What happened to the Neanderthals?
It's one of the biggest mysteries in archaeology. Now, researchers are a little bit closer to understanding the tumult that might have rocked the Neanderthal world in the millennia leading up to the arrival of modern humans.
A team of archaeologists excavating a “workshop” where Neanderthals made stone tools 45,000 years ago found evidence suggesting that a previous culture of Neanderthals disappeared thousands of years before those toolmakers arrived. Findings from the dig at Aranbaltza in Basque Country, Spain, are published Wednesday in the journal Science.
Lead author Joseba Rios-Garaizar tells IE the findings show that "Neanderthals have a history" that's easy to overlook.
“They experienced historical and demographic changes," he says.
The researchers came to their conclusions after discovering drastic changes in the style of craftsmanship used to make Neanderthals’ most advanced and distinctive technology: stone tools.
Neanderthals called the same place home for tens of thousands of years
The archaeological site at Aranbaltza was first uncovered in 1957, in what was then an active sand quarry. Archaeologists have since realized that Aranbaltza is home to at least three distinct sites. The oldest contains evidence of settlements that date back roughly 100,000 years. In the next-oldest site, archaeologists have found what's left of fireplaces and (probably) structures built by resident Neanderthals roughly 50,000 years ago.
The new paper describes an excavation at the newest site, which was occupied as recently as 43,000 years ago. The researchers didn't find dwellings. Instead, they uncovered the remnants of a stone tool workshop that was littered with 5,686 pieces of rock. Collectively, those lithics (as archaeologists call the stones) tell a story of social change and standardized manufacturing.
Here's the big surprise: the Neanderthals that made those tools seem to be a completely different group from the Neanderthals that lived in almost the exact same location several thousand years before.
But they weren't all from the same lineage
The artifacts at the older sites show the residents were “basing their technology in flake tools,” Rios-Garaziar says. To make one of those, a Neanderthal would “get a nodule of flint or another rock, and hit it [to] get a flake, which is something [they could] use for cutting or scraping.”
Evidence from across Europe shows this was a common way of making tools for tens of thousands of years. But as Neanderthals approached extinction, some groups innovated new ways of making what they needed.
“At the end of the middle Palaeolithic, something changed in Europe," Rios-Garaziar says. "In the center of France, some Neanderthals… left the flakes [behind] and started making blades."
Some of the earliest evidence of this change was found in caves in Châtelperronian, France. The style of toolmaking is so distinctive that archaeologists call it the Châtelperronian "technocomplex," even when it's found in other places.
When they excavated the most recent site at Aranbaltza, the researchers behind the new study found more than 5,000 pieces of stone that suggest the most recent Neanderthal occupants were using that blade-making technique rather than an updated version of the local tool-making tradition found in older settlements in the same location.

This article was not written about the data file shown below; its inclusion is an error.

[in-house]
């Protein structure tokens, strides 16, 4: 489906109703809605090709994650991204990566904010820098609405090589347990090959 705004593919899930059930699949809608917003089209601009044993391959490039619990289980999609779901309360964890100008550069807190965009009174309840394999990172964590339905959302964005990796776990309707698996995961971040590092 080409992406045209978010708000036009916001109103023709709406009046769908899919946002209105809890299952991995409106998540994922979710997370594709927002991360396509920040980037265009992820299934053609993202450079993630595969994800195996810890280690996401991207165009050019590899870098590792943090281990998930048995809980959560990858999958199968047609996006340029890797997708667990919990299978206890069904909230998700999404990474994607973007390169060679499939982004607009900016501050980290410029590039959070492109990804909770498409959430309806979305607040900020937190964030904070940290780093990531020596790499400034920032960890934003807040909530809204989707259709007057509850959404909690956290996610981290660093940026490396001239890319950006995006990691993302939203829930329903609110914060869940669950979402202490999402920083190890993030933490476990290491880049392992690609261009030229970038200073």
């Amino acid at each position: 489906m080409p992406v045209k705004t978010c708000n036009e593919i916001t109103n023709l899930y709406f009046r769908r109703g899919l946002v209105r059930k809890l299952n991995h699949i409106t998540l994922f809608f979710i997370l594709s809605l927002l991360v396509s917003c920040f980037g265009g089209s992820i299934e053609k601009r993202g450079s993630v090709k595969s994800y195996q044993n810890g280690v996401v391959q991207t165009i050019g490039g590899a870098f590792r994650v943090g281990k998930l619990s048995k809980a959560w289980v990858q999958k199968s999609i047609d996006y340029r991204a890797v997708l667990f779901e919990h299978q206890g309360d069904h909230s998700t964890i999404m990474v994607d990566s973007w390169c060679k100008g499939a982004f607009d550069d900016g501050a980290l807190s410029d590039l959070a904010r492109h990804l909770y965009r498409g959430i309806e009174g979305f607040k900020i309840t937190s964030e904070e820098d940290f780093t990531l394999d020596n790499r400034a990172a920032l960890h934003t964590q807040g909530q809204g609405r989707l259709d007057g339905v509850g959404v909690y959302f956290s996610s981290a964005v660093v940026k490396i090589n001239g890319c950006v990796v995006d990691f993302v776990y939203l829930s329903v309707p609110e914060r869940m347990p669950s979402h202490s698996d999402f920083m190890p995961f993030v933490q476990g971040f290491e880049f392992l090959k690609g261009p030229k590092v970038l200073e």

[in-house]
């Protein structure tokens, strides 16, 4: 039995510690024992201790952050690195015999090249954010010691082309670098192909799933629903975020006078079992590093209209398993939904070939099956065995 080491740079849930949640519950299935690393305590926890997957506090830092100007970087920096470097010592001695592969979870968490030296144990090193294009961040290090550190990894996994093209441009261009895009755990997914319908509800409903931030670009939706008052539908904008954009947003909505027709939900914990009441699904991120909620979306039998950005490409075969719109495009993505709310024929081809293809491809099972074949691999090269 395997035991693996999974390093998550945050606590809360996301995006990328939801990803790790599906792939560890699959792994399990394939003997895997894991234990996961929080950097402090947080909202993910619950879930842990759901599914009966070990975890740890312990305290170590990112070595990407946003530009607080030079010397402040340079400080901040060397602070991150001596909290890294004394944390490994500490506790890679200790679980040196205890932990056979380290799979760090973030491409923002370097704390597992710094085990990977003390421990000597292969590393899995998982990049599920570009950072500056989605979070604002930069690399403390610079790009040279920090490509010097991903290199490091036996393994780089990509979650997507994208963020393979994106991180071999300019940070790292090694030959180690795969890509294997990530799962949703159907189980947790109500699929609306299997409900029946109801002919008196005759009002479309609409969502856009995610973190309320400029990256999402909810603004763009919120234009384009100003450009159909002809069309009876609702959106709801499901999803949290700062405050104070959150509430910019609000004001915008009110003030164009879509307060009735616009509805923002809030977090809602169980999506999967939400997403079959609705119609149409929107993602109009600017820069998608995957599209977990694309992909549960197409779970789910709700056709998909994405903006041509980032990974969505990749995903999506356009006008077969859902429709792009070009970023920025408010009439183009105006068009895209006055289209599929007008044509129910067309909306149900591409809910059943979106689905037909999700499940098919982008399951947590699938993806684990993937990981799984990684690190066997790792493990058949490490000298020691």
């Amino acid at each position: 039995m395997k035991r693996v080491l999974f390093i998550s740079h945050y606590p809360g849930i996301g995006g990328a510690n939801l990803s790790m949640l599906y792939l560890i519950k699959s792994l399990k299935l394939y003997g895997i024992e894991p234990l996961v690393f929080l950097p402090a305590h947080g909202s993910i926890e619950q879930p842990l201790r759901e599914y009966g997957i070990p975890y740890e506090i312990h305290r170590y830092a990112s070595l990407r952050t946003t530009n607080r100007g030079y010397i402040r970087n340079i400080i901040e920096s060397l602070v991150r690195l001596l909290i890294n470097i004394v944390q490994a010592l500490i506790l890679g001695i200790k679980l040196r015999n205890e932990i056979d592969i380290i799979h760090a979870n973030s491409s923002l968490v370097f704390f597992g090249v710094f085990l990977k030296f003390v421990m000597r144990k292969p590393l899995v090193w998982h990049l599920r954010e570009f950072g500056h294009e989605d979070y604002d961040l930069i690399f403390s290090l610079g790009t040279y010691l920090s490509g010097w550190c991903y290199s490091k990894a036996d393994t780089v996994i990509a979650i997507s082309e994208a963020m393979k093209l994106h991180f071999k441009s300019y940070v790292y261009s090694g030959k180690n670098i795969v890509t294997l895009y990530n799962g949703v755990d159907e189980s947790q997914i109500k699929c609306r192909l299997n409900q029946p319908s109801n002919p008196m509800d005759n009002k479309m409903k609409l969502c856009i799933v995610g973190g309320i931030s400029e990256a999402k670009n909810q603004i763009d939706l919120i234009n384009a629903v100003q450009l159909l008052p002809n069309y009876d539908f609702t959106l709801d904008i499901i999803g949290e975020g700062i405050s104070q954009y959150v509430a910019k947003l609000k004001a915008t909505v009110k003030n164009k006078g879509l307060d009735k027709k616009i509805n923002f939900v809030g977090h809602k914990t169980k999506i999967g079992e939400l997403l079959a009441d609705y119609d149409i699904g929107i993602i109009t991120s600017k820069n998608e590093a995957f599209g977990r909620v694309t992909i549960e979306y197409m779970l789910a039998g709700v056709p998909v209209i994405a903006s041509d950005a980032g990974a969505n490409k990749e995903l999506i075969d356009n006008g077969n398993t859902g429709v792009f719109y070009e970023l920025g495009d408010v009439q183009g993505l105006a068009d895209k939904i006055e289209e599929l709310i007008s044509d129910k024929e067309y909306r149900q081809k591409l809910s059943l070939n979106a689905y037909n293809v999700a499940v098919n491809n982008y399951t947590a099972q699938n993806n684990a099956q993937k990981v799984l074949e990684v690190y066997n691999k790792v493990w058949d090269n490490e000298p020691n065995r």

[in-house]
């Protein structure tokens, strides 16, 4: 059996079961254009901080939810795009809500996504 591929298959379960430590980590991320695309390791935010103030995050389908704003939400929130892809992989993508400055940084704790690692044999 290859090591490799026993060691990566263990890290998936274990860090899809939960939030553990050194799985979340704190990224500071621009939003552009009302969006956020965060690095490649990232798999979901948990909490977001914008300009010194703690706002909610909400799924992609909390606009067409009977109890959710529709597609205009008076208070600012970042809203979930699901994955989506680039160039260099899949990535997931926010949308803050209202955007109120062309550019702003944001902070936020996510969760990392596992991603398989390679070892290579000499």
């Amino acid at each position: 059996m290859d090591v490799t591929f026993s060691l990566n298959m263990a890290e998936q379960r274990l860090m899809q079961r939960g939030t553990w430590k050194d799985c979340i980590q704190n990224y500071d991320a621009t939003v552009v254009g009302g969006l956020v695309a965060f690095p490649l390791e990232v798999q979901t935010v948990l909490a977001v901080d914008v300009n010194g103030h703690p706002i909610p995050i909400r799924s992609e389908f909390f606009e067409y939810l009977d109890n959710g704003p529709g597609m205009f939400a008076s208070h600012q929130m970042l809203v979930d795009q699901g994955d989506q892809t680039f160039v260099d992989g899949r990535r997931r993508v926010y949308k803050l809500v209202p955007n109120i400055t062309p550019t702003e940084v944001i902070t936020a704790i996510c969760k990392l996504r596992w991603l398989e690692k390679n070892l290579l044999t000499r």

Differences in tools reveal more something more profound
The difference between flakes and blades might seem extremely subtle, but the styles of stone tools (and whatever can be inferred about the manufacturing processes used to make them) are some of the relatively few sources of evidence archaeologists have for understanding some of our closest relatives.
Rios-Garaizar says the different styles are representative of distinct “cultural traditions” that researchers have identified by noting differences and similarities in the artifacts that have been dug up at Neanderthal settlements across Europe. These traditions don't suggest different Neanderthal civilizations, but they do show that settlements separated by hundreds of miles or (in some cases) tens of thousands of years were “linked," he says.
“They share the same culture, the same technological choices, the same way of life. Probably they also share genes,” Rios-Garaziar says.
The researchers think the older group of Neanderthals disappeared thousands of years before the Châtelperronian group arrived because the newer site contains practically no artifacts that might have been made using the older technique. The older remains and the more recent ones are also separated by an “archaeologically pristine” layer of Earth, which suggests that no tools were made at all for an extended period of time.
Why did these separate groups end up in the exact same place if there weren't any direct connections between them? It might seem like a coincidence, but the overlap probably comes down to the local geology. Aranbaltza is "close to a source of very good-quality flint," Rios-Garaziar says.
With the collapse of the earlier population of Neanderthals, the Châtelperronian group would have had easier access to that important resource. The demise of the new arrivals — they lasted only a few millennia — might have made room for another wave of great apes.
“Imagine if the same thing [was] happening when modern humans enter Europe,” Rios-Garaizar says.